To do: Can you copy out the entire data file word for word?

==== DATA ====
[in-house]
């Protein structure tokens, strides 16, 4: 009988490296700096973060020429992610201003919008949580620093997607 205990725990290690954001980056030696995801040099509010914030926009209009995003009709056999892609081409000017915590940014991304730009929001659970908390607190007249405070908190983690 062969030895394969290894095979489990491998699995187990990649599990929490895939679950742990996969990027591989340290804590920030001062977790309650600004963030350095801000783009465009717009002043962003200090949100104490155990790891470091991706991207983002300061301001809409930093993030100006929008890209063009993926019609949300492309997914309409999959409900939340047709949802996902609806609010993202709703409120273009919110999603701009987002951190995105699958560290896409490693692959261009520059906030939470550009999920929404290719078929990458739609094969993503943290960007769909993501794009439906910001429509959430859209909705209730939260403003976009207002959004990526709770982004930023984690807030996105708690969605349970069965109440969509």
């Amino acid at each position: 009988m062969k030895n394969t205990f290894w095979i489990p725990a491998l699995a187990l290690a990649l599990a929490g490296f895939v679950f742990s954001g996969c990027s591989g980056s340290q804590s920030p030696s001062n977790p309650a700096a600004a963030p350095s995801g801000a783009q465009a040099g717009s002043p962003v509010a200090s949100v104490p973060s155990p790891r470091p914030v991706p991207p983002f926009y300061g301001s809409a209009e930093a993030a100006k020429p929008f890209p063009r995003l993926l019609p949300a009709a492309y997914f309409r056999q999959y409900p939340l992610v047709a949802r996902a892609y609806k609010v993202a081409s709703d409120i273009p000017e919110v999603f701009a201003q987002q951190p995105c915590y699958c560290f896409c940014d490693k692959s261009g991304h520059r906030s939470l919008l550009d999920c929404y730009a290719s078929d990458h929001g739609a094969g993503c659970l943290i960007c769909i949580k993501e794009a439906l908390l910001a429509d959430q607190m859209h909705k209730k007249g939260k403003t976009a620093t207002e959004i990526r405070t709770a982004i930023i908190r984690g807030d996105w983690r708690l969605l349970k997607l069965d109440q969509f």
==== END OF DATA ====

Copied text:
[in-house]
């Protein structure tokens, strides 16, 4: 009988490296700096973060020429992610201003919008949580620093997607 205990725990290690954001980056030696995801040099509010914030926009209009995003009709056999892609081409000017915590940014991304730009929001659970908390607190007249405070908190983690 062969030895394969290894095979489990491998699995187990990649599990929490895939679950742990996969990027591989340290804590920030001062977790309650600004963030350095801000783009465009717009002043962003200090949100104490155990790891470091991706991207983002300061301001809409930093993030100006929008890209063009993926019609949300492309997914309409999959409900939340047709949802996902609806609010993202709703409120273009919110999603701009987002951190995105699958560290896409490693692959261009520059906030939470550009999920929404290719078929990458739609094969993503943290960007769909993501794009439906910001429509959430859209909705209730939260403003976009207002959004990526709770982004930023984690807030996105708690969605349970069965109440969509």
């Amino acid at each position: 009988m062969k030895n394969t205990f290894w095979i489990p725990a491998l699995a187990l290690a990649l599990a929490g490296f895939v679950f742990s954001g996969c990027s591989g980056s340290q804590s920030p030696s001062n977790p309650a700096a600004a963030p350095s995801g801000a783009q465009a040099g717009s002043p962003v509010a200090s949100v104490p973060s155990p790891r470091p914030v991706p991207p983002f926009y300061g301001s809409a209009e930093a993030a100006k020429p929008f890209p063009r995003l993926l019609p949300a009709a492309y997914f309409r056999q999959y409900p939340l992610v047709a949802r996902a892609y609806k609010v993202a081409s709703d409120i273009p000017e919110v999603f701009a201003q987002q951190p995105c915590y699958c560290f896409c940014d490693k692959s261009g991304h520059r906030s939470l919008l550009d999920c929404y730009a290719s078929d990458h929001g739609a094969g993503c659970l943290i960007c769909i949580k993501e794009a439906l908390l910001a429509d959430q607190m859209h909705k209730k007249g939260k403003t976009a620093t207002e959004i990526r405070t709770a982004i930023i908190r984690g807030d996105w983690r708690l969605l349970k997607l069965d109440q969509f």